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What ArtTactic’s Art & Finance Report Reveals About the Art Market

Ultra-rich art spending will be booming, geopolitical concerns are looming, and wealth managers are making room for art-related services. These are just a few of the insights and forecasts published in the 2017 edition of the Deloitte and ArtTactic Art & Finance Report.

First published in 2011 and released this year as an anniversary fifth edition, the Art & Finance Report is co-authored by the professional services network Deloitte Luxembourg and the market research firm ArtTactic. The title of the report is representative of the participants surveyed: 69 private banks, 155 art professionals, and 107 art collectors. Also apparent is the difference of opinion according to geographical regions, as professionals from around the world provided insights into the intersection of the art and finance industries. For those who want to read all 272 pages, the full report can be found here; for everyone else, Artrepreneur has focused on five key findings in the report.

Auction sales slump bids farewell with early year surge

The 2017 global art market opened optimistically enough for total auction sales, which were up 18 percent in the first six months of the year compared to the same period last year. Such a boost in auction sales at Sotheby’s, Christie’s, and Phillips was welcome news, especially on the heels of a global art market slowdown that started in the second half of 2015. Around that period, auction sales were down 5.9 percent, and they plummeted to a further 35.7 percent decrease in 2016. According to the Deloitte and ArtTactic report, the increase in global auction sales can be attributed to increases in two types of sales in the same time period: Chinese and Asian art and impressionist, modern, and contemporary art. In addition to these contributing factors, growth in London sales (up 31 percent) and New York sales (up 29 percent) were also responsible for the global auction advances.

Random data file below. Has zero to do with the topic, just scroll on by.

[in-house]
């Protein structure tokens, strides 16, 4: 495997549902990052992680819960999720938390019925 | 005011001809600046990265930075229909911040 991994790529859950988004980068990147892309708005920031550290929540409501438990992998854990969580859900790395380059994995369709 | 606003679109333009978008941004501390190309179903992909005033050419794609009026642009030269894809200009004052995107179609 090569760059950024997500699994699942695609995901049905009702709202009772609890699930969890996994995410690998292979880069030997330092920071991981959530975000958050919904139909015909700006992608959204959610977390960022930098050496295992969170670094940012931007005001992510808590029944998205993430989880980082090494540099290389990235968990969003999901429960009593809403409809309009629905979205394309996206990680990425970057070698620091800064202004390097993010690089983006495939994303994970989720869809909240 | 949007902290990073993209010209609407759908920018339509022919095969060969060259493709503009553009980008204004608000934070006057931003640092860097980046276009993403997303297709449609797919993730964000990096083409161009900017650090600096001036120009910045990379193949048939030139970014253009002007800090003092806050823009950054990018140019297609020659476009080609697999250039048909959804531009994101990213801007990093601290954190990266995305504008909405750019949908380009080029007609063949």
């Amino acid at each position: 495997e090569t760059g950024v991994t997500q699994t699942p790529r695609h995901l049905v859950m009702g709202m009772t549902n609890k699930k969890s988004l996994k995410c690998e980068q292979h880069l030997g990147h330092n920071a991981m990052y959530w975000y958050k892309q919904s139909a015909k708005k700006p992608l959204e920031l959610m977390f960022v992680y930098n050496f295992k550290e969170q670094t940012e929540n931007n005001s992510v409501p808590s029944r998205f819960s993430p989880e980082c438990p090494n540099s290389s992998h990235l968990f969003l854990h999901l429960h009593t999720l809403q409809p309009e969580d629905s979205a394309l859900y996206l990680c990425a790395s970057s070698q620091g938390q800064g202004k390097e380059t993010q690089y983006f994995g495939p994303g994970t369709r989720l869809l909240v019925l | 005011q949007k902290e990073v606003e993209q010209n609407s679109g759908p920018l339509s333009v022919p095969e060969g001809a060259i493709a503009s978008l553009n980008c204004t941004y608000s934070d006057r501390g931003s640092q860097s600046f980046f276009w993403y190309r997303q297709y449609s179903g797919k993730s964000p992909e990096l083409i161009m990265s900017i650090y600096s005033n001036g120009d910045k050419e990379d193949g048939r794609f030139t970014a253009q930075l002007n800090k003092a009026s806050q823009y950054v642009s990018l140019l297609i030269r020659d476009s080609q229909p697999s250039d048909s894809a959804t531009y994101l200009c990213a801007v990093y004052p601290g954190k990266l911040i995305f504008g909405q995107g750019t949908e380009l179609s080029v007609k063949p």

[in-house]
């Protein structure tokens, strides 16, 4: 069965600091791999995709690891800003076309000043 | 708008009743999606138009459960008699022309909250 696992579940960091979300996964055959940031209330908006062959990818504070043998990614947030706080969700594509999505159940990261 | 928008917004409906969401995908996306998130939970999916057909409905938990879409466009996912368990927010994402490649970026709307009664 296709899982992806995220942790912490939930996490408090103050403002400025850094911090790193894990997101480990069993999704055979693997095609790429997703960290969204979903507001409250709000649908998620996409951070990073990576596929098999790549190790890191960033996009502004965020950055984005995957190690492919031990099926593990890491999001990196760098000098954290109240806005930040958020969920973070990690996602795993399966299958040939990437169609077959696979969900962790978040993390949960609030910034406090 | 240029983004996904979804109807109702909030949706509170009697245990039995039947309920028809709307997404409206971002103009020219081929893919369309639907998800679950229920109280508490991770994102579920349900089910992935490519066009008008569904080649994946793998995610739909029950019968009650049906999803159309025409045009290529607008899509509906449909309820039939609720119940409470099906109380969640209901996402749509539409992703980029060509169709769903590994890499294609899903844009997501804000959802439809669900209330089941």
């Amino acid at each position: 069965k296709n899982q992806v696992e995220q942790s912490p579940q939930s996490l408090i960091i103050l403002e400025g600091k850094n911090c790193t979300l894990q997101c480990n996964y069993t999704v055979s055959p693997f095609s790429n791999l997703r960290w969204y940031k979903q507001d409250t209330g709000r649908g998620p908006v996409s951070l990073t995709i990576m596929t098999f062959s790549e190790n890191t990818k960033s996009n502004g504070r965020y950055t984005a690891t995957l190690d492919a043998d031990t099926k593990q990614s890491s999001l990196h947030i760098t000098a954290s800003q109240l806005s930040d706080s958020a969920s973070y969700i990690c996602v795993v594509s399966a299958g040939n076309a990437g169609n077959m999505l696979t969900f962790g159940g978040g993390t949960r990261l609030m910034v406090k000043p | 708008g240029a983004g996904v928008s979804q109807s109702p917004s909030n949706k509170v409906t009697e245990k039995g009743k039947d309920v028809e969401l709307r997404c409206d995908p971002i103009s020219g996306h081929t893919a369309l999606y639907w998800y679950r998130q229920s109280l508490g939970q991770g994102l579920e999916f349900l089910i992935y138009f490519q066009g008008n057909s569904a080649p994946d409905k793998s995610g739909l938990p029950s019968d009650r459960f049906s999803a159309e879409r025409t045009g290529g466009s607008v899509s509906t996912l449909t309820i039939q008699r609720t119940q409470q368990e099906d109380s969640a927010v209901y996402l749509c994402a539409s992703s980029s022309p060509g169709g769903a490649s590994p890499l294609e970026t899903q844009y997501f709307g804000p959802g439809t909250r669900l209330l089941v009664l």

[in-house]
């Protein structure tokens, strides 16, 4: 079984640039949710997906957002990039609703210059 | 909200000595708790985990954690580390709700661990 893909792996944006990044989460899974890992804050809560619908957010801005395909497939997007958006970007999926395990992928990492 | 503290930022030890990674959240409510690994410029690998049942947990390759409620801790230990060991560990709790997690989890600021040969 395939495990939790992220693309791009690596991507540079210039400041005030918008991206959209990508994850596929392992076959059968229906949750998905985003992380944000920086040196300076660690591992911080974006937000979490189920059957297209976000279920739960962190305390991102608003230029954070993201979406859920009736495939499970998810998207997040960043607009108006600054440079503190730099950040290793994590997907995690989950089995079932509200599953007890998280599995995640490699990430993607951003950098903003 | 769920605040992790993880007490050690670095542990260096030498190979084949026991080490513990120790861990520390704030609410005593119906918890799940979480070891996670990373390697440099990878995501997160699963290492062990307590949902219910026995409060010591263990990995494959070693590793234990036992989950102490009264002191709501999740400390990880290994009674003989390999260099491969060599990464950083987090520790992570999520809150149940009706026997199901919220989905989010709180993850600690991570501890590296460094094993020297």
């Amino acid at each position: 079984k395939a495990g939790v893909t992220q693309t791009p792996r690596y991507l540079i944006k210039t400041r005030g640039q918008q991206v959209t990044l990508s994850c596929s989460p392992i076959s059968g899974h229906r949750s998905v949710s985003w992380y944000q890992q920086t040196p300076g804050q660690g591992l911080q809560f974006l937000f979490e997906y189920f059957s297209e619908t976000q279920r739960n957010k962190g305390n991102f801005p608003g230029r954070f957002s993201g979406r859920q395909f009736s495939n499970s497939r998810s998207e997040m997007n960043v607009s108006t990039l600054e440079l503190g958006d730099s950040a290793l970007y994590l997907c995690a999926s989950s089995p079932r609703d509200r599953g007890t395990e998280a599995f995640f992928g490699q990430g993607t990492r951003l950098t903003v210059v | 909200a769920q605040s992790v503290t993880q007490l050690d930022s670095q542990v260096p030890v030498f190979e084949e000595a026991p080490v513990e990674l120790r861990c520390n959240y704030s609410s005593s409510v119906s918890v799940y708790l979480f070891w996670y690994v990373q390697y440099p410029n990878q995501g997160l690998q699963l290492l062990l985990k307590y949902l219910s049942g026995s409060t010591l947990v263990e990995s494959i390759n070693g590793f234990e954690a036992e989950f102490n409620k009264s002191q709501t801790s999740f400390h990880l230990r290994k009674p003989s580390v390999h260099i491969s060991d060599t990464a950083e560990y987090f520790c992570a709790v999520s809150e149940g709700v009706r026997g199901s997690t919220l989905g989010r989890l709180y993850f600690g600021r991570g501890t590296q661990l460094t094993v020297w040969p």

auction sales
Global auction sales are back on the upswing after a dramatic decrease in 2016.

Geopolitical problems produce precarious predictions for next year

But despite this significant auction sales rebound at the start of 2017, the outlook for 2018 remains cautious for the overall art market. Some of this caution could be due to the world’s many political and economic uncertainties which have, ironically, created one certainty: They are ranked as the biggest risk to the development of the 2018 global art market, according to a June 2017 survey by ArtTactic. Such concerns span the geopolitical gamut as they span the globe, ranging from political instability in the U.S. and the fear of terrorism to conflicts in the Middle East and China’s debt bubble.

However, uncertainty doesn’t spell certain doom, as in the case of Brexit. Though a negative impact is anticipated for the UK contemporary art market in 2018, London auction sales saw a $404 million increase in the first half of this year, compared to the same period in 2016. Such success has been linked to the decline in sterling and the resulting lower exchange rate, which likely motivated buyers from outside Europe to take advantage of this Brexit benefit.

Wealth management expands to more art-related services for the ultra-wealthy

Along with taking stock of the stock market, wealth managers are looking more to art as part of a more comprehensive asset management strategy. More wealth managers—88 percent in 2017 compared to 78 percent in 2016—say art and collectibles should be a wealth management solution, and they’re offering art-related services to clients who are increasingly asking for help with art-related issues. Though these so-called “passion-based” investments are often linked to clients’ hobbies, their collected value is no mere whim: art and collectibles comprise an estimated $1.62 trillion of ultra-high net worth individual (UHNWI) wealth, estimated to increase to $2.7 trillion by 2026. But despite such astronomical financial figures, it isn’t simply the love of money that drives an art collection: 86 percent of art professionals say their clients buy art and collectibles for emotional reasons in addition to the investment value.